Sunday, 19 May 2024

South Asia Tour 2023

In early January Br Joachim Kreusel and I visited India and Nepal as representatives of the British Mission Board. We had a number of events to attend and objectives, and our time was well planned. Our first congregation visit was to Binnakandi in Assam, North India and we were met at Silchar airport by brothers Br Ebenezer (minister in Delhi) and Br Titus (Principle of the Binnakandi Institute). In Binnakandi we were greeted by the recently ordained Br Dimchui and the student ministers, Brs Nathaniel, Jacob and Levi. For me it was a wonderful moment to see these young student ministers in the flesh after so many months of greeting them on Zoom during our Study Group sessions. Preparations were well underway for a Memorial Service which would take place the following day. We had a tour of the Rongmei village where many of the congregation members live and shared a meal and good discussions.

The following morning, Sunday, we worshipped at 6:30am. The main event of the day was at 11:00am, a Memorial Service for Br Kagauchung Rongmei, known as Br Kabui, who founded the Moravian Church in Binnakandi in 1984. Br Kabui died three years ago and the service was a celebration of his life and ministry with worship and singing, dancing by the children from the Binnakandi Institute and testimony from people who had been influenced by Br Kabui. A memorial stone was unveiled in the church grounds. A huge feast followed serving about 300 people. Once the bulk of the guests had left the evening continued with informal singing and dancing amongst congregation members.

The following morning six of us went to the village of Haflong to visit the church there. It was a journey that took about four hours on a road that can only be described as 'under construction' - like driving through a quarry. We met Br Jacob's family and visited the Haflong Church which had been badly damaged during flooding in 2022. The Church has been reconstructed and improved and is in full use. However, we did see evidence of houses badly damaged and even completely destroyed by the flooding. We also visited a site on which the congregation proposes developing a church hall and school when funding allows. We had the opportunity to visit the train station which had been badly damaged by the flooding and saw the reparative construction work in progress. The return journey was another four hours in the dark (I chose to sleep!).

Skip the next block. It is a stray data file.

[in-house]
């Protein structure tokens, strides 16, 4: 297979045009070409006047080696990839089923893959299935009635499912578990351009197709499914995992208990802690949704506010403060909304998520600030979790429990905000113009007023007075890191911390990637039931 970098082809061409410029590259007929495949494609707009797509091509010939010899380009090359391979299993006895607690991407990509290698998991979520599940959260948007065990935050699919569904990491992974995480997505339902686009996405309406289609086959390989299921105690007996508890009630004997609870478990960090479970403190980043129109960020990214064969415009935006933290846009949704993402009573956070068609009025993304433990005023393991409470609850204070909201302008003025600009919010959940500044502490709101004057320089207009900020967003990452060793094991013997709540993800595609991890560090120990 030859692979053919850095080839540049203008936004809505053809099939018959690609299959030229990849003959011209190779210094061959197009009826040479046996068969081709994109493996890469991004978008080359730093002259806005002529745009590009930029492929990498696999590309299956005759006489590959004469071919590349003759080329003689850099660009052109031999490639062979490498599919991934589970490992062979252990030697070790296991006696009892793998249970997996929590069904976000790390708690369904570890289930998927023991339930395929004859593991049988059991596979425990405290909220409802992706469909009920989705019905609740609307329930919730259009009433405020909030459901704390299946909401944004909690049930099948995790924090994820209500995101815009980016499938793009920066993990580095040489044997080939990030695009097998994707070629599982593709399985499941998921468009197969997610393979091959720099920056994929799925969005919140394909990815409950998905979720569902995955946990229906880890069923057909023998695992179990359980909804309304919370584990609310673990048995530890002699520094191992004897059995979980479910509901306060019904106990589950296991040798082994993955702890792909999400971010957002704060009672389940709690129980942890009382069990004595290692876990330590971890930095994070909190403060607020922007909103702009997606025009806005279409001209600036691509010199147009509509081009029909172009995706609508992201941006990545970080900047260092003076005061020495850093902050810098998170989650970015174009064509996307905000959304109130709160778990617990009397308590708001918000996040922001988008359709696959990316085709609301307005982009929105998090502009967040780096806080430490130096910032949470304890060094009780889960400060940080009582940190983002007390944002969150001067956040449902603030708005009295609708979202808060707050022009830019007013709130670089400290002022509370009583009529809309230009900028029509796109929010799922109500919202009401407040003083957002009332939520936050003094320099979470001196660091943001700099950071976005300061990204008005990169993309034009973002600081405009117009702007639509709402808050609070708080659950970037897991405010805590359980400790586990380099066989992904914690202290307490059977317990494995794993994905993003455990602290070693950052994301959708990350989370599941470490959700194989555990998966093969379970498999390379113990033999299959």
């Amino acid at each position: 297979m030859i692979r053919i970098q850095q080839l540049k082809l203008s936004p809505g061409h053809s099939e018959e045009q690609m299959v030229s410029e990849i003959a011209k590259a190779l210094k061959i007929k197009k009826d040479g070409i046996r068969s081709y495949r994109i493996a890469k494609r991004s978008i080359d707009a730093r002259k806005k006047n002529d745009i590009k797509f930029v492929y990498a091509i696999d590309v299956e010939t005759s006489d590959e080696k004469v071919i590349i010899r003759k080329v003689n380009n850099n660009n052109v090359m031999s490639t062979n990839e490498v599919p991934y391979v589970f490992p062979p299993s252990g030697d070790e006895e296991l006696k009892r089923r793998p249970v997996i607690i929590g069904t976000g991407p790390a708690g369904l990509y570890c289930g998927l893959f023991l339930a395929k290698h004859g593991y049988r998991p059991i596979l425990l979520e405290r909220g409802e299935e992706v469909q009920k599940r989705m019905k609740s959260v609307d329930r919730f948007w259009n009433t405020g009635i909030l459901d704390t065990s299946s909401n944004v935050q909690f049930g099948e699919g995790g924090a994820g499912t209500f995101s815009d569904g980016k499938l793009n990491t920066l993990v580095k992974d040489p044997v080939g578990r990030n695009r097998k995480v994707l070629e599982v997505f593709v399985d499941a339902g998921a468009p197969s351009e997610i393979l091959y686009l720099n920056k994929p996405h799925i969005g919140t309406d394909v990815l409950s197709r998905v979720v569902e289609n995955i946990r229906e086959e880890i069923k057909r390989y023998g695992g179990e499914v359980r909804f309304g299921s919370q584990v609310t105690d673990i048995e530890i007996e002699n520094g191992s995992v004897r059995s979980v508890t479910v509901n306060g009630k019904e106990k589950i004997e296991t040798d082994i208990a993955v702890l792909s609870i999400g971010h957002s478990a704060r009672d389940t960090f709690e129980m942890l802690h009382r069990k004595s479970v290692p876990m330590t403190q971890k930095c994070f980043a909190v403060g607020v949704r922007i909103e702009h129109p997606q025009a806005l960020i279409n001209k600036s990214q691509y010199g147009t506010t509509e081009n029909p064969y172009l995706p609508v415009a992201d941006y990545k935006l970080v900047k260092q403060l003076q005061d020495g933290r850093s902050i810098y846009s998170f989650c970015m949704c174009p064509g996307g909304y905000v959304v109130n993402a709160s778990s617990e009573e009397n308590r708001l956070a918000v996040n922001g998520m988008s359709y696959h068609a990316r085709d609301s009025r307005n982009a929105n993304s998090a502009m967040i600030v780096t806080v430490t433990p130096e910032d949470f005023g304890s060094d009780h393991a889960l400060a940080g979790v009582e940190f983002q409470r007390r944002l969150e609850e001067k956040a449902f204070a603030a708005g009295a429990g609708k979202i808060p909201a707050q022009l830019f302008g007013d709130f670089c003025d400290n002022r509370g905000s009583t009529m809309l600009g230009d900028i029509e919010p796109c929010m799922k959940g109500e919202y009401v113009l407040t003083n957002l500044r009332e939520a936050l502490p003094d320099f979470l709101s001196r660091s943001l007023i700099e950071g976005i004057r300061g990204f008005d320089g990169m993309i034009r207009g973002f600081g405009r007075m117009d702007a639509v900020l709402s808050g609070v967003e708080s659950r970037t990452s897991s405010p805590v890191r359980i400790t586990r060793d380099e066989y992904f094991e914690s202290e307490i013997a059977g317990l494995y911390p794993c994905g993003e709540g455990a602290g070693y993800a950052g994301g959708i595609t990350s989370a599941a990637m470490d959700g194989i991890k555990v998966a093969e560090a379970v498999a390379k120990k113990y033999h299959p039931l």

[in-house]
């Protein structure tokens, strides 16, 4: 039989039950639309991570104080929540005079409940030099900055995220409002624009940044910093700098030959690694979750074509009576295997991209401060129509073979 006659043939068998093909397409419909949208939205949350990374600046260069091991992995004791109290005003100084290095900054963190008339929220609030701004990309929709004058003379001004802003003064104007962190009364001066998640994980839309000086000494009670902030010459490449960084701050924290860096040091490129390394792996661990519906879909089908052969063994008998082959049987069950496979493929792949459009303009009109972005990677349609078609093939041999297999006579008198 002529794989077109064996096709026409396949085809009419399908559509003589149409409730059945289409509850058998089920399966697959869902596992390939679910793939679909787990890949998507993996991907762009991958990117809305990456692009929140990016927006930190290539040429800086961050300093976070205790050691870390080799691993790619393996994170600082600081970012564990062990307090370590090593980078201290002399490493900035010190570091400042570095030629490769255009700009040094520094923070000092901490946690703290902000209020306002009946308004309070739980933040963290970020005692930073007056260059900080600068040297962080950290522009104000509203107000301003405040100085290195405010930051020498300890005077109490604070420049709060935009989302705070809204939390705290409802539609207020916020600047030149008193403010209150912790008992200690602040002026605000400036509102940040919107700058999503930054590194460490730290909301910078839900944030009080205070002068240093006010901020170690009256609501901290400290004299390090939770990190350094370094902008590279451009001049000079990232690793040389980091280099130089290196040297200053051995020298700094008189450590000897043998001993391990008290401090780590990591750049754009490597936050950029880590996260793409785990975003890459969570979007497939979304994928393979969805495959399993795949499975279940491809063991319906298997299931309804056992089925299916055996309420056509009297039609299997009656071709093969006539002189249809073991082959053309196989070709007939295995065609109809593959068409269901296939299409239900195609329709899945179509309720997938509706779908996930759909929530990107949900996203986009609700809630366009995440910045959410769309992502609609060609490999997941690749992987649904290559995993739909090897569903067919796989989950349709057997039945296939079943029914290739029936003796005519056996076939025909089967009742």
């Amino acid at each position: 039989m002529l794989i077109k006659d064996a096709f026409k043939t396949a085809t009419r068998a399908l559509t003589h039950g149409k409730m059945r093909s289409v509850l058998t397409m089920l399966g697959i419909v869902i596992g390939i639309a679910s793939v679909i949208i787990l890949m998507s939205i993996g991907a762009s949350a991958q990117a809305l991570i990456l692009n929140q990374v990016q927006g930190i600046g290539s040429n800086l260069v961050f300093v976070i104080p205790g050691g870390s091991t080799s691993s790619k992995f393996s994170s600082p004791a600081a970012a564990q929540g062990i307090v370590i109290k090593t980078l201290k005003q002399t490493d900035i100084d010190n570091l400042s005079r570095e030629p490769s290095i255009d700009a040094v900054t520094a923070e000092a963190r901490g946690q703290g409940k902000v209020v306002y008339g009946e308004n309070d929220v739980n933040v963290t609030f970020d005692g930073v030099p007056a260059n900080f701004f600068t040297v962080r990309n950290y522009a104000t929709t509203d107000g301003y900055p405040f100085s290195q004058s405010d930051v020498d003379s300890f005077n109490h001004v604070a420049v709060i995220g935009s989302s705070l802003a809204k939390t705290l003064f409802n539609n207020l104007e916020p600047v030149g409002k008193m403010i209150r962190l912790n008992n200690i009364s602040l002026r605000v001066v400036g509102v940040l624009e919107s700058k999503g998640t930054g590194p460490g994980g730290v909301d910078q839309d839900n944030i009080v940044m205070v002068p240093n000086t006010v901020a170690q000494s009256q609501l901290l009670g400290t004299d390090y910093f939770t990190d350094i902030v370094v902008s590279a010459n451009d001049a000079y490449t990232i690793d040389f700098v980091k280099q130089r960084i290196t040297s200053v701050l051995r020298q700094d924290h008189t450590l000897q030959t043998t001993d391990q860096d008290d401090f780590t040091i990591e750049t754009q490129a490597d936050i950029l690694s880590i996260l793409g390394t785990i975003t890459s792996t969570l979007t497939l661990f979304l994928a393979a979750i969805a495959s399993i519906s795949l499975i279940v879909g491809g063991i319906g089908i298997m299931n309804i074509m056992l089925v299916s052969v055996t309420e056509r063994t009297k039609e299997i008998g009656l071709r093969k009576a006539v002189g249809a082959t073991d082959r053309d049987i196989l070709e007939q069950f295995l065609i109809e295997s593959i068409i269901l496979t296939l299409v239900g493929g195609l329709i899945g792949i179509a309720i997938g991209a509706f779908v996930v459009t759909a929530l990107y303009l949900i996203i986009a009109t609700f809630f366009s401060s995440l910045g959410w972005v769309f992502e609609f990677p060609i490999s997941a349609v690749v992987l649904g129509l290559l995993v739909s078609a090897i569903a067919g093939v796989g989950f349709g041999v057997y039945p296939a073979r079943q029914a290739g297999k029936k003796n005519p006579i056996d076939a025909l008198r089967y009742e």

On the Tuesday we travelled two hours to Latingkhal in the state of Manipur to visit the church there (much better road!). This required us to cross the border into Manipur and register at a checkpoint. It was an interesting experience, and we were quite anxious that they might turn us away, but by the time we returned we seemed to have made great friends with the authorities who were waiting to ensure we left the region. We visited the original church settlement at Lakhipur which is in a poor state of repair, but they have hopes to renovate it and develop the land, reviving the church. We were greeted in Latingkhal by Br Dimchui and his family (it is his home congregation) and Br Jacob's wife's family who live there. We had a long discussion in the church with the student ministers about their hopes following ordination and their plans for the future. When we returned, we spent the evening chatting around a fire outside. I share my room with a couple of small geckos (only slightly nervous, but at least they ate the mosquitoes!).

On Wednesday we visited the Binnakandi Institute which is opposite the church. Br Titus (Br Kabui's son) is the principle and we attended the assembly and visited the classrooms where children aged 3-11 are educated. The school building is currently two storeys, however due to damage caused by termites they have a long-term plan to demolish the upper floor and renovate the ground floor classrooms. In the afternoon we visited one of the local tea plantations (after all we were in Assam!). In the evening we had a long and fruitful discussion with Br Jacob's wife, Sr Suaihiamlu Pamei who has been theologically trained and feels a strong call to ordained ministry. She is gifted in music, languages and writing and would be an amazing asset to the work in South Asia.

On Thursday we were accompanied by Br Jacob on a series of home visits to families in the Rongmei village. These visits followed a simple pattern of introductions and greetings, the serving of tea and requests for specific prayer. This day called for an early night as we had another event the following day.

On Friday we left early for Latingkhal to celebrate the wedding of Br Dimchui and Sr Denjeng. The ceremony was particularly special as it was conducted by Br Ebenezer, Br Jacob was the master of ceremonies and Br Nathaniel preached the sermon. It was a beautiful event and of course there was a feast including a buffalo!

On Saturday we met with the Church Committee and Elders. We discussed many things including the future of the South Asia Mission Province and the part that each congregation and member would have to play. It was refreshing to find that they have many systems in place which will support future independence. In the afternoon we met with the Women's Fellowship/Conference. They operate many projects to support the local community including the members, church and school. It was an evening for goodbyes to our hosts and promises to return soon.